Database agents

When an application accesses a database, several processes or threads begin to perform the various application tasks. These tasks include logging, communication, and prefetching. Database agents are threads within the database manager that are used to service application requests. In Version 9.5, agents are run as threads on all platforms.

The maximum number of application connections is controlled by the max_connections database manager configuration parameter. The work of each application connection is coordinated by a single worker agent. A worker agent carries out application requests but has no permanent attachment to any particular application. Coordinator agents exhibit the longest association with an application, because they remain attached to it until the application disconnects. The only exception to this rule occurs when the engine concentrator is enabled, in which case a coordinator agent can terminate that association at transaction boundaries (COMMIT or ROLLBACK).

There are three types of worker agents:
  • Idle agents

    This is the simplest form of worker agent. It does not have an outbound connection, and it does not have a local database connection or an instance attachment.

  • Active coordinator agents
    Each database connection from a client application has a single active agent that coordinates its work on the database. After the coordinator agent is created, it performs all database requests on behalf of its application, and communicates to other agents using interprocess communication (IPC) or remote communication protocols. Each agent operates with its own private memory and shares database manager and database global resources, such as the buffer pool, with other agents. When a transaction completes, the active coordinator agent might become an inactive agent. When a client disconnects from a database or detaches from an instance, its coordinator agent will be:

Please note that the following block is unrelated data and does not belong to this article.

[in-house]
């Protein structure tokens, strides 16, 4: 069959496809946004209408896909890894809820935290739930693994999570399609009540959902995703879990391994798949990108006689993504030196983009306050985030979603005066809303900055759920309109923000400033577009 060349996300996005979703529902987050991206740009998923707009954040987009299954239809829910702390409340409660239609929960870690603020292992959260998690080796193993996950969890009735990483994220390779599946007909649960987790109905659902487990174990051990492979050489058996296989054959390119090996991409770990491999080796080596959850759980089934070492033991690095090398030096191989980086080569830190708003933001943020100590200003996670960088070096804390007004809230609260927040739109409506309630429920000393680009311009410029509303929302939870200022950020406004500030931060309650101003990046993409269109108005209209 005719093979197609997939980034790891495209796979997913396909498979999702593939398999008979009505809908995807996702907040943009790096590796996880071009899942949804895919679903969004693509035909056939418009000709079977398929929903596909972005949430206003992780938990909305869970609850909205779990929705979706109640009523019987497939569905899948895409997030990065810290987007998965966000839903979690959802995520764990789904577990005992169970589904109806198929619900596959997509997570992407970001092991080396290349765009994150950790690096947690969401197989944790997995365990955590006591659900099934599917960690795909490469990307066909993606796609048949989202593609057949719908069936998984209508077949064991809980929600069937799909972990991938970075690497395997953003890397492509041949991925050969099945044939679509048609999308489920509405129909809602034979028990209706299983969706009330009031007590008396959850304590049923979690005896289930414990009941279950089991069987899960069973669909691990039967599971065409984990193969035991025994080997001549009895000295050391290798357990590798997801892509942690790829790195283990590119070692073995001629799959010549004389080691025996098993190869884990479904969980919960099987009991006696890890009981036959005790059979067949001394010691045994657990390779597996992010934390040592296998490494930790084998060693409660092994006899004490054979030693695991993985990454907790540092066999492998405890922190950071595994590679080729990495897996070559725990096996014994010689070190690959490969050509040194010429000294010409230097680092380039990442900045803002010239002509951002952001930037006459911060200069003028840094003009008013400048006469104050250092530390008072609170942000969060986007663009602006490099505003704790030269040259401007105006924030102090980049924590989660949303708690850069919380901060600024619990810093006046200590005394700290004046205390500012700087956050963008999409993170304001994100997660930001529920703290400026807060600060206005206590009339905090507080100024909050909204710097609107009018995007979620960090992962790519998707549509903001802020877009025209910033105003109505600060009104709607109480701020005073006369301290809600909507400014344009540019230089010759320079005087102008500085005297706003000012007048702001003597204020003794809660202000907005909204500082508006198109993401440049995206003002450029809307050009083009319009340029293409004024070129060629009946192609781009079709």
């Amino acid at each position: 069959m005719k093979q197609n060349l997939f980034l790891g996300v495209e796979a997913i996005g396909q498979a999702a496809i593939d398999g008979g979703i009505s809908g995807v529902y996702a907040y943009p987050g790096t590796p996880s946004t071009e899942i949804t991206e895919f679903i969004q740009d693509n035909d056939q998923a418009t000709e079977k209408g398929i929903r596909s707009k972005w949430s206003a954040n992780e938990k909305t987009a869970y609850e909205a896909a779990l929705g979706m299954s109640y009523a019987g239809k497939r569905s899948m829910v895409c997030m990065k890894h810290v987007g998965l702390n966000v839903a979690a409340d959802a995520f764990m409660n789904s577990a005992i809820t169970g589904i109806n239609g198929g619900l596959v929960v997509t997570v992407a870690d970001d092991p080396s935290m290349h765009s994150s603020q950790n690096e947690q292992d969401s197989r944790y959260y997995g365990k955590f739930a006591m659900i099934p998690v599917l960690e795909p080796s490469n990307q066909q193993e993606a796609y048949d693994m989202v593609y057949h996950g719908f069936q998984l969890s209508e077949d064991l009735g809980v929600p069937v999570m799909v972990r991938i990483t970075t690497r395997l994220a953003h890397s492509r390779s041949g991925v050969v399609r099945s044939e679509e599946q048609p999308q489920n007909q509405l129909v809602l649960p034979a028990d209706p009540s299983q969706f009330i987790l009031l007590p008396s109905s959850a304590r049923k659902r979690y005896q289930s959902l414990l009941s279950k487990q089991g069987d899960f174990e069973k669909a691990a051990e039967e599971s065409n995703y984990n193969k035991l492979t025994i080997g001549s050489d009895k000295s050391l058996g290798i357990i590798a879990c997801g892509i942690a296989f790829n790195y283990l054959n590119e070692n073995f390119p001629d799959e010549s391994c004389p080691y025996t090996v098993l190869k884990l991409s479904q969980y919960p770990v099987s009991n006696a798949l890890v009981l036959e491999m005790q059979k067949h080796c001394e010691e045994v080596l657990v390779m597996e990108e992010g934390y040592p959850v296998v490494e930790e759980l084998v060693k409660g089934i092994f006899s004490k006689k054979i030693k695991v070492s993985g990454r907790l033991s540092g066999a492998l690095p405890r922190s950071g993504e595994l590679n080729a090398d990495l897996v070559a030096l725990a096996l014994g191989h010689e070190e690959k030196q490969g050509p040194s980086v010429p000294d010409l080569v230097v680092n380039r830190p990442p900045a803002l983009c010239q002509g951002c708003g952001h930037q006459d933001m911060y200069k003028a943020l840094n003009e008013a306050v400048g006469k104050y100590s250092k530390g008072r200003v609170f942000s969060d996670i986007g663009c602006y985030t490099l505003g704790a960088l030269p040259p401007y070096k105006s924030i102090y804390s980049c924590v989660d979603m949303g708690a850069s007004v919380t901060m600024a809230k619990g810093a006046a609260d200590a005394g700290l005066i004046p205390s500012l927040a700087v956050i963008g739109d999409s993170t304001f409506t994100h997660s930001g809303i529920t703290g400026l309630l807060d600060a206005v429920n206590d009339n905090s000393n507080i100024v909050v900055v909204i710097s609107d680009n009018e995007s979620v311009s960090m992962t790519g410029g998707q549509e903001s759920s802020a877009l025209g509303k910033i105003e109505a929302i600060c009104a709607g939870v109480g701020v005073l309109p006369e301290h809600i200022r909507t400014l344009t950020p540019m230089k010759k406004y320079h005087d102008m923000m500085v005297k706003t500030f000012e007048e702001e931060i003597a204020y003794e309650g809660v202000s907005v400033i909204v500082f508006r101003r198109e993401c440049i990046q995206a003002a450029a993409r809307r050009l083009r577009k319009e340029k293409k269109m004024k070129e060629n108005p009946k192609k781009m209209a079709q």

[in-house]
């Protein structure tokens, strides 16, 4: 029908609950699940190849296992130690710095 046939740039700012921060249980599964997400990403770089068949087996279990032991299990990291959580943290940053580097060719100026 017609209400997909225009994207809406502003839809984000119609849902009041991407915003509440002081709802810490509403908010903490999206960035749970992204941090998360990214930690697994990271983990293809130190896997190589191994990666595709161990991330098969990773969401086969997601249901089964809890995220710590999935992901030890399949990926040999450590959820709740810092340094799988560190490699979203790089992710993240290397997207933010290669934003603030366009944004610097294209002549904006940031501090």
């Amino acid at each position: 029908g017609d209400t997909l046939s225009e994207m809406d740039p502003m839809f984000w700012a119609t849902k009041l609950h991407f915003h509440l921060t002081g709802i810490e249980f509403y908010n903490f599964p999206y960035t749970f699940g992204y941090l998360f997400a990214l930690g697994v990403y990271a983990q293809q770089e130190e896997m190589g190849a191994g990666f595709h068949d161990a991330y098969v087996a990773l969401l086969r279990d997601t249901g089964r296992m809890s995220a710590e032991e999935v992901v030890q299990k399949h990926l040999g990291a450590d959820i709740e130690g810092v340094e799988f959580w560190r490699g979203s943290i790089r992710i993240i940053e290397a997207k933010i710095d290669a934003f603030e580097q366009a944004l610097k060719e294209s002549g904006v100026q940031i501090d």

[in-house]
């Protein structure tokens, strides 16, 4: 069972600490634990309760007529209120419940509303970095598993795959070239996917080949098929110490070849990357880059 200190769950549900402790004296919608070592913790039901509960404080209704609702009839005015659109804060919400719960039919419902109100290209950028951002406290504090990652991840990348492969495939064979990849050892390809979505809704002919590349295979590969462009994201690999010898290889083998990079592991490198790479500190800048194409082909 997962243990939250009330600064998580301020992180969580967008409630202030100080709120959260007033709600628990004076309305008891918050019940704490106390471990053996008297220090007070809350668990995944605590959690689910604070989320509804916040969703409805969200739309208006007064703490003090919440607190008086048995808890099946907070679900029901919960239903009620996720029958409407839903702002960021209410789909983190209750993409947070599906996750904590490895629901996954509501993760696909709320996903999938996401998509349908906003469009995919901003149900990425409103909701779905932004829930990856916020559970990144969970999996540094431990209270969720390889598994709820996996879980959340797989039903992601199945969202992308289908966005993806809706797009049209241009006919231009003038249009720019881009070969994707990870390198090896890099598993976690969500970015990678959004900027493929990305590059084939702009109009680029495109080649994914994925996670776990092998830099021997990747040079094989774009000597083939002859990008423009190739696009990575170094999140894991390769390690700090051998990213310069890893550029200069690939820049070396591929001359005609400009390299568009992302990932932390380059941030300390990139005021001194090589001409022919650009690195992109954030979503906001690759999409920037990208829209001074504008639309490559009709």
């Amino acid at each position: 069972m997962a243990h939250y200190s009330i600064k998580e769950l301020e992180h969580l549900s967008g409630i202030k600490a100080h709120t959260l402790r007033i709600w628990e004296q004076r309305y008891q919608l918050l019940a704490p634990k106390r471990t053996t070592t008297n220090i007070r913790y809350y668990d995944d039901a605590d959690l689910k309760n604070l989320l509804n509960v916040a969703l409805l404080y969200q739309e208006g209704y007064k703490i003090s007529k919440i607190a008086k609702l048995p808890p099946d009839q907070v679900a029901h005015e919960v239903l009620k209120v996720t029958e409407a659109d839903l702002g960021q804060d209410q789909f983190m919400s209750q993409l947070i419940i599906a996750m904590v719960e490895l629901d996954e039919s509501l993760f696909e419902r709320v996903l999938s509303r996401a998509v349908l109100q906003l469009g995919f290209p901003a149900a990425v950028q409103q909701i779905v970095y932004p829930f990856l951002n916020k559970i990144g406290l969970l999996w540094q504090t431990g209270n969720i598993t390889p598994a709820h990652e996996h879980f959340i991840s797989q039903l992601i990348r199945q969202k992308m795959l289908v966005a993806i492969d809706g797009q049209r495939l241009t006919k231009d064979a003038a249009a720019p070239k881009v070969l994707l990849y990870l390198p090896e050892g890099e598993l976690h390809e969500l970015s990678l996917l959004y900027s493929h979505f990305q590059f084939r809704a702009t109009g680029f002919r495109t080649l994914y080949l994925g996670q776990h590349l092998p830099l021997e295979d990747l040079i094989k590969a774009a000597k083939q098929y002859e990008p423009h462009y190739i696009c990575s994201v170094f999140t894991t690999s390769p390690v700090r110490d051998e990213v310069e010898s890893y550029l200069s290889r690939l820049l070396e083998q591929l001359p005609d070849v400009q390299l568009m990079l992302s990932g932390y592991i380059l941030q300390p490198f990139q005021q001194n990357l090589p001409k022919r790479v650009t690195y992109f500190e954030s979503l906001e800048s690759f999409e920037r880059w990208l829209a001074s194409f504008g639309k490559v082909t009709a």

• An active coordinator agent if other connections are waiting
    • Freed and marked as idle if no connections are waiting, and the maximum number of pool agents is being automatically managed or has not been reached
    • Terminated and its storage freed if no connections are waiting, and the maximum number of pool agents has been reached
  • Subagents

    The coordinator agent distributes database requests to subagents, and these subagents perform the requests for the application. After the coordinator agent is created, it handles all database requests on behalf of its application by coordinating the subagents that perform requests against the database. In Db2® Version 9.5, subagents can also exist in nonpartitioned environments and in environments where intraquery parallelism is not enabled.

Agents that are not performing work for any application and that are waiting to be assigned are considered to be idle agents and reside in an agent pool. These agents are available for requests from coordinator agents operating on behalf of client programs, or for subagents operating on behalf of existing coordinator agents. The number of available agents depends on the value of the num_poolagents database manager configuration parameter.

If no idle agents exist when an agent is required, a new agent is created dynamically. Because creating a new agent requires a certain amount of overhead, CONNECT and ATTACH performance is better if an idle agent can be activated for a client.

When a subagent is performing work for an application, it is associated with that application. After it completes the assigned work, it can be placed in the agent pool, but it remains associated with the original application. When the application requests additional work, the database manager first checks the idle pool for associated agents before it creates a new agent.